From the “McKenna in, sewage out” department comes this just unbelievably stupid claim from Canadian Environment Minister Catherine McKenna via CBC. At issue is old infrastructure, not climate change. h/t to WUWT reader “Cam_S”.
The issue as reported by CBC:
Data provided to The Canadian Press recently showed over one trillion litres of raw sewage leaked into Canadian waterways between 2013 and 2017, including 215 billion litres in 2017 alone — a 10 per cent increase over 2013.
Environment officials attribute most the increase to more systems complying with reporting requirements. However Krystyn Tully, vice-president of the water advocacy organization Swim Drink Fish Canada, says only 159 of the 269 municipal systems that are required to report actually did in 2017.
“The compliance is so bad,” said Tully.
She says the actual amount of leaking raw sewage is probably much higher than what has been reported, given that 110 systems were unaccounted for in the 2017 data alone.
Tully said governments are hard pressed to prioritize the problem if they don’t know how much is actually leaking out of their systems.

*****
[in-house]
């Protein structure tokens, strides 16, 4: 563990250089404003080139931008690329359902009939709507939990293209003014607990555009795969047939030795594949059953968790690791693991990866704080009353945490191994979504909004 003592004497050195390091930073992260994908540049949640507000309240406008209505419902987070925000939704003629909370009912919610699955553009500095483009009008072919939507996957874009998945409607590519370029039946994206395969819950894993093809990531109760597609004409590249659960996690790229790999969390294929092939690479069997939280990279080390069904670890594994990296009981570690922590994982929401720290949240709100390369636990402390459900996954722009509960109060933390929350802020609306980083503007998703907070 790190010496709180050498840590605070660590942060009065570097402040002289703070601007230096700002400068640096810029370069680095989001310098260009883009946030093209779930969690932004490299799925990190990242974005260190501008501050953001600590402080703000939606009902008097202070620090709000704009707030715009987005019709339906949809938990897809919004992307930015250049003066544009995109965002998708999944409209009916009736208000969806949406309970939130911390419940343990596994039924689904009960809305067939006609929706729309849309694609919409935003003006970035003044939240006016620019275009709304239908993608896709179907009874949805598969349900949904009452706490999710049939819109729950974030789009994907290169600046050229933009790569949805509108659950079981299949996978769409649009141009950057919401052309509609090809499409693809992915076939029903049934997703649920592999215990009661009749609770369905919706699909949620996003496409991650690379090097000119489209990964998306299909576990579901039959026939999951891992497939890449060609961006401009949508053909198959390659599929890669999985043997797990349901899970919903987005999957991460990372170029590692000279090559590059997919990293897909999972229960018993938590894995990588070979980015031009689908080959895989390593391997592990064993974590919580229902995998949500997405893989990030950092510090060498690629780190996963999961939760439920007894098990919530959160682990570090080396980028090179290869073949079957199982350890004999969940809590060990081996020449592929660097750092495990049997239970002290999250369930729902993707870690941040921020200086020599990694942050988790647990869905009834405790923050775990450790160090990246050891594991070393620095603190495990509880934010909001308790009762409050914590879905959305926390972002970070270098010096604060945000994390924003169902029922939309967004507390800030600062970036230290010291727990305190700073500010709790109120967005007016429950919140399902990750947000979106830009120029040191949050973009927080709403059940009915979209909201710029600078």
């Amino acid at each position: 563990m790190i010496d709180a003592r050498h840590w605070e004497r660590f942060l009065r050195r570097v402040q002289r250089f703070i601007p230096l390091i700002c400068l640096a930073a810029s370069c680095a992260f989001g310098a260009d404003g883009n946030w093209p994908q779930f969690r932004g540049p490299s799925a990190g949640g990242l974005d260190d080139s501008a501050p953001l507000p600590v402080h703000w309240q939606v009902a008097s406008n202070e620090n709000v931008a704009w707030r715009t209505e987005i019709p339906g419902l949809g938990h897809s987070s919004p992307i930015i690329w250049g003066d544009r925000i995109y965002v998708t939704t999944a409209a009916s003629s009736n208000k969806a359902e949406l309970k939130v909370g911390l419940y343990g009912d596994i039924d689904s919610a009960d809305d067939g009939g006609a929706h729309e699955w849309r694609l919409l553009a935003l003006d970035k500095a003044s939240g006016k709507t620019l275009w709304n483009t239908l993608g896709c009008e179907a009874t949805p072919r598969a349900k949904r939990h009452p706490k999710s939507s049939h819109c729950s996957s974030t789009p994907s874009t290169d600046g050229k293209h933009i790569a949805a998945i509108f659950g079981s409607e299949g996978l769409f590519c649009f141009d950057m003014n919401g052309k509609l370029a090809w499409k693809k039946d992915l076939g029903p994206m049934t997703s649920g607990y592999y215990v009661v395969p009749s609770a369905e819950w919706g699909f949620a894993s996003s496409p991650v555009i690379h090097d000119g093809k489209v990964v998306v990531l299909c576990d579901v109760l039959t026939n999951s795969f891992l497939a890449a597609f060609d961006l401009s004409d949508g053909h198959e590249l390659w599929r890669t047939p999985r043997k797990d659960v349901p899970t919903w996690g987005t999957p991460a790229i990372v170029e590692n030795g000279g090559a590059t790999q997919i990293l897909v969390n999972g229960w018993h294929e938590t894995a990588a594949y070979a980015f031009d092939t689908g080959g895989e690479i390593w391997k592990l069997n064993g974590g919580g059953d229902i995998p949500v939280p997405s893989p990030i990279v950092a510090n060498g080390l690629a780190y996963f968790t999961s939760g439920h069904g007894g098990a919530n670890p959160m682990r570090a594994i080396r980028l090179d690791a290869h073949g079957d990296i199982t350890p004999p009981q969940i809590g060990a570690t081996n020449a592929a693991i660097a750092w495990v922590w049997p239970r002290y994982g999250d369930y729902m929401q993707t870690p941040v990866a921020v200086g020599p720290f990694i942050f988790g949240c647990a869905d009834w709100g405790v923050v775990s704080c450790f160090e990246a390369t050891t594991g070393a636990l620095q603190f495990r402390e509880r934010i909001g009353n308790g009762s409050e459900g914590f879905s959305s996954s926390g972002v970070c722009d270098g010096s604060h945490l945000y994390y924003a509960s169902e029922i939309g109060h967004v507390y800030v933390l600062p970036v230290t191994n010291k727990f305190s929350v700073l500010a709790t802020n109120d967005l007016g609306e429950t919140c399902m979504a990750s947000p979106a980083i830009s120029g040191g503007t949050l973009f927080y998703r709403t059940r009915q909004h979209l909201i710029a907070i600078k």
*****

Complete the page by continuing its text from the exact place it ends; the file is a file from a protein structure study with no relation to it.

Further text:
But wait! There’s climate change to blame! Never let an opportunity go to waste!
Environment Minister Catherine McKenna says the government isn’t specifically looking at ways to improve reporting rates of municipalities but, if there is more to do, the federal government would consider it.
McKenna said Tuesday that climate change is expected to bring about more frequent storms, like the flash flood rainfall in Toronto a week ago that left the harbourfront waters covered in debris from the toilets of millions of Toronto residents.
“This is a real problem,” McKenna said.
Gosh, yes that’s it, climate change! Let’s issue a carbon tax to make the sewage system compliant. Yeah, that’s the ticket!
So you’d think a modern city like Toronto would have completely separate sewage and storm drain systems. Sadly, no, and this news article from last week reports:
Some of the debris Thursday came from downtown Toronto’s old plumbing system, which carries household waste and whatever gets swept through storm drains in the same pipes — pipes that overflowed Tuesday. Modern cities, and some of Toronto’s younger suburbs, are outfitted with separate sewer systems which segregate human waste and storm water, a setup which became standard in the 1950s and ’60s.
But wait! There’s more….MODELS can help gauge the climate change impact!
Most cities only report calculated data based on computer models of how much sewage is expected to leak when a certain amount of rain falls. Kingston, Ont., is the only city Tully is aware of that has monitors in pipes to measure exactly how much leaks and reports that data publicly immediately.
Oh, the uncertainty!